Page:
And I’m also proud of contributing to make JIS X 8341-3:2016 identical to ISO/IEC 40500:2012 as the chair. WCAG 2.0 was approved as the ISO/IEC standard in 2012. We can say that JIS X 8341-3:2016 is the Japanese translation of WCAG 2.0. I didn’t want to have double standards. Japanese global companies are able to use the same set of Success Criteria globally to make their web content more accessible.
You travel frequently and have given many presentations in the US and Canada. What are some of your observations about North American accessibility compared to Japanese?
What I’m feeling is that the mindset is totally different. In Japan, we still don’t have any legal obligations and pressures in terms of web content accessibility. On the other hand, North America has the laws and the regulations which require web content to be accessible. Especially in the United States, the number of lawsuits against inaccessible websites and mobile apps is increasing dramatically.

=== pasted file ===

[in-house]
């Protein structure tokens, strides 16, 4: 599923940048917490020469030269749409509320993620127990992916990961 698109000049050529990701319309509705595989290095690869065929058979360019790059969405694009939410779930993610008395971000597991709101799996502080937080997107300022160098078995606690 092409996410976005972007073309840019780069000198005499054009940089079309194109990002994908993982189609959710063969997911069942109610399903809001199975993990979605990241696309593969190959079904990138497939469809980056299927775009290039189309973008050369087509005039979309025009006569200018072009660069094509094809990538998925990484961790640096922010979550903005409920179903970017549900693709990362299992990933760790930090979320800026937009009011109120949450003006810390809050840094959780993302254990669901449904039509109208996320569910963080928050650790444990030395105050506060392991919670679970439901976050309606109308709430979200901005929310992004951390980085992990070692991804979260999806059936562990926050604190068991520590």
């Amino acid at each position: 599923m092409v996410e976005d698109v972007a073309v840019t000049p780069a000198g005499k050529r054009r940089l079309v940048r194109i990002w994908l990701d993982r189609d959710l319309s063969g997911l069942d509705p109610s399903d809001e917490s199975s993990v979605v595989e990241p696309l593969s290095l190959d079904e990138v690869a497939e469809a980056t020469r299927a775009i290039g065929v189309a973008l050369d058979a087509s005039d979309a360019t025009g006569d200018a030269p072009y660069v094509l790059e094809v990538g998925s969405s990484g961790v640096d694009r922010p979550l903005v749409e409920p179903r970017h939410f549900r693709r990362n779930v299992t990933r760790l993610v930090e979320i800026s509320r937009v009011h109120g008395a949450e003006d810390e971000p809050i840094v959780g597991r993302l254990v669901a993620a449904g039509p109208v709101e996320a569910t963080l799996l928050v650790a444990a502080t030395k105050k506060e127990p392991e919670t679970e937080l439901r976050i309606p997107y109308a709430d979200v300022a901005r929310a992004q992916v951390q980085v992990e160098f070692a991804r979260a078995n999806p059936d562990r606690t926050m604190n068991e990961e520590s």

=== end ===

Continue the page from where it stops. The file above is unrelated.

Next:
I’ve been attending the CSUN conference every year for last 15 years. I see most of presentations are about “Case studies” and “Practice in the organizations” while we are still in the stage of “Awareness” and “What and Why?” in Japan. For instance, there are so many automated testing tools available in North America (i.e. in English) and those kind of tools are evolving year by year. But only a few tools are available in Japanese. I want to see the Japanese version of more tools! Most of my clients are Japanese global companies and they are actually looking for tools that they can use globally, both in English and in Japanese.
I’m also interested in the term “Inclusive.” In recent years, I’ve seen many presenters are using “inclusive” rather than “accessible” at the conferences and webinars. I understood that accessibility is originally about people with disabilities, but I believe it is more than that. So I’ve been promoting “accessibility” by showing the benefits for all users who are using the Web. For instance, Japan is the most rapidly aging country on this planet. Older people are more likely to have difficulties when they see, hear, understand and interact with web content. Besides, every user could have the same kind of challenges situationally or temporarily regardless of disabilities and aging. If it is more accessible, then it is more usable for all. I’m very curious to know the reasons why accessibility experts like to use the word “inclusive” instead of “accessible.”
What is an accessibility barrier that you would like to see solved?